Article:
How Much Of Lendlease Group (ASX:LLC) Do Institutions Own?

·4 min read

The big shareholder groups in Lendlease Group (ASX:LLC) have power over the company. Large companies usually have institutions as shareholders, and we usually see insiders owning shares in smaller companies. Companies that used to be publicly owned tend to have lower insider ownership.

With a market capitalization of AU$7.8b, Lendlease Group is rather large. We'd expect to see institutional investors on the register. Companies of this size are usually well known to retail investors, too. In the chart below, we can see that institutions are noticeable on the share registry. Let's take a closer look to see what the different types of shareholders can tell us about Lendlease Group.

View our latest analysis for Lendlease Group

ownership-breakdown
ownership-breakdown

What Does The Institutional Ownership Tell Us About Lendlease Group?

Institutional investors commonly compare their own returns to the returns of a commonly followed index. So they generally do consider buying larger companies that are included in the relevant benchmark index.

Lendlease Group already has institutions on the share registry. Indeed, they own a respectable stake in the company. This suggests some credibility amongst professional investors. But we can't rely on that fact alone since institutions make bad investments sometimes, just like everyone does. If multiple institutions change their view on a stock at the same time, you could see the share price drop fast. It's therefore worth looking at Lendlease Group's earnings history below. Of course, the future is what really matters.

earnings-and-revenue-growth
earnings-and-revenue-growth

Hedge funds don't have many shares in Lendlease Group. Our data shows that Aware Super Pty Ltd is the largest shareholder with 8.6% of shares outstanding. State Street Global Advisors, Inc. is the second largest shareholder owning 6.2% of common stock, and BlackRock, Inc. holds about 5.0% of the company stock.

On studying our ownership data, we found that 25 of the top shareholders collectively own less than 50% of the share register, implying that no single individual has a majority interest.

While it makes sense to study institutional ownership data for a company, it also makes sense to study analyst sentiments to know which way the wind is blowing. There are a reasonable number of analysts covering the stock, so it might be useful to find out their aggregate view on the future.

Insider Ownership Of Lendlease Group

The definition of company insiders can be subjective and does vary between jurisdictions. Our data reflects individual insiders, capturing board members at the very least. Management ultimately answers to the board. However, it is not uncommon for managers to be executive board members, especially if they are a founder or the CEO.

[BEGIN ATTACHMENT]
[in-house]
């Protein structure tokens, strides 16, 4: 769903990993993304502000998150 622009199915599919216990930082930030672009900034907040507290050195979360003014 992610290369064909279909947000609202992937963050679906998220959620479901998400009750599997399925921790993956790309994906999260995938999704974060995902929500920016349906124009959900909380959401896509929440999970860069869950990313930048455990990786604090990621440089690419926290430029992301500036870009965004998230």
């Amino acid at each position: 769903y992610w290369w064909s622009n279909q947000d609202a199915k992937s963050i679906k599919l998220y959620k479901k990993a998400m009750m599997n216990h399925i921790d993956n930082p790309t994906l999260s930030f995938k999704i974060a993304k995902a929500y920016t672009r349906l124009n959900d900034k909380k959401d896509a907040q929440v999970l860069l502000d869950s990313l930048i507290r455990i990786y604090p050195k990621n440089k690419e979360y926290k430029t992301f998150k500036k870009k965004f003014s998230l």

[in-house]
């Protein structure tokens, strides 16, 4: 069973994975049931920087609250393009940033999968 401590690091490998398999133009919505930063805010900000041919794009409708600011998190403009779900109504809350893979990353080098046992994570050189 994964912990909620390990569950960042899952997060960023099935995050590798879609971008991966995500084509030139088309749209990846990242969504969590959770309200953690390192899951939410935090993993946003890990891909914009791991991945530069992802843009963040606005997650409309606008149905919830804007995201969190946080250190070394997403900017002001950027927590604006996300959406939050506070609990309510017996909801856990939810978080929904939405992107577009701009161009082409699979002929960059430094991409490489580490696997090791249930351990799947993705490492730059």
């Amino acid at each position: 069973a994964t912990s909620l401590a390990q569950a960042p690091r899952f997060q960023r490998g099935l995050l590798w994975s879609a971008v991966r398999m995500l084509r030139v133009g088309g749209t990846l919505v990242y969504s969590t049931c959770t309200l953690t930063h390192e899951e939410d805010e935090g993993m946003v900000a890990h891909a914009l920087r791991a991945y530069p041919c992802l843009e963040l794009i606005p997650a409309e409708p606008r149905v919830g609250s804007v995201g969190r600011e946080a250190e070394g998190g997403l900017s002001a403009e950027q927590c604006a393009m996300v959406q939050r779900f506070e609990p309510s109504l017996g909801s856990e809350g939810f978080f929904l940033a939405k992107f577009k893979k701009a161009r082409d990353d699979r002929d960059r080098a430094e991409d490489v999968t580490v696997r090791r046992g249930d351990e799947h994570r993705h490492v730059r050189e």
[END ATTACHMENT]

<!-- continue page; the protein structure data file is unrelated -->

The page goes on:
I generally consider insider ownership to be a good thing. However, on some occasions it makes it more difficult for other shareholders to hold the board accountable for decisions.

Our information suggests that Lendlease Group insiders own under 1% of the company. We do note, however, it is possible insiders have an indirect interest through a private company or other corporate structure. It is a pretty big company, so it would be possible for board members to own a meaningful interest in the company, without owning much of a proportional interest. In this case, they own around AU$9.5m worth of shares (at current prices). It is always good to see at least some insider ownership, but it might be worth checking if those insiders have been selling.

General Public Ownership

The general public -- including retail investors -- own 58% of Lendlease Group. With this amount of ownership, retail investors can collectively play a role in decisions that affect shareholder returns, such as dividend policies and the appointment of directors. They can also exercise the power to vote on acquisitions or mergers that may not improve profitability.

Next Steps:

While it is well worth considering the different groups that own a company, there are other factors that are even more important.

I like to dive deeper into how a company has performed in the past. You can find historic revenue and earnings in this detailed graph.

If you would prefer discover what analysts are predicting in terms of future growth, do not miss this free report on analyst forecasts.

NB: Figures in this article are calculated using data from the last twelve months, which refer to the 12-month period ending on the last date of the month the financial statement is dated. This may not be consistent with full year annual report figures.

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This article by Simply Wall St is general in nature. We provide commentary based on historical data and analyst forecasts only using an unbiased methodology and our articles are not intended to be financial advice. It does not constitute a recommendation to buy or sell any stock, and does not take account of your objectives, or your financial situation. We aim to bring you long-term focused analysis driven by fundamental data. Note that our analysis may not factor in the latest price-sensitive company announcements or qualitative material. Simply Wall St has no position in any stocks mentioned.

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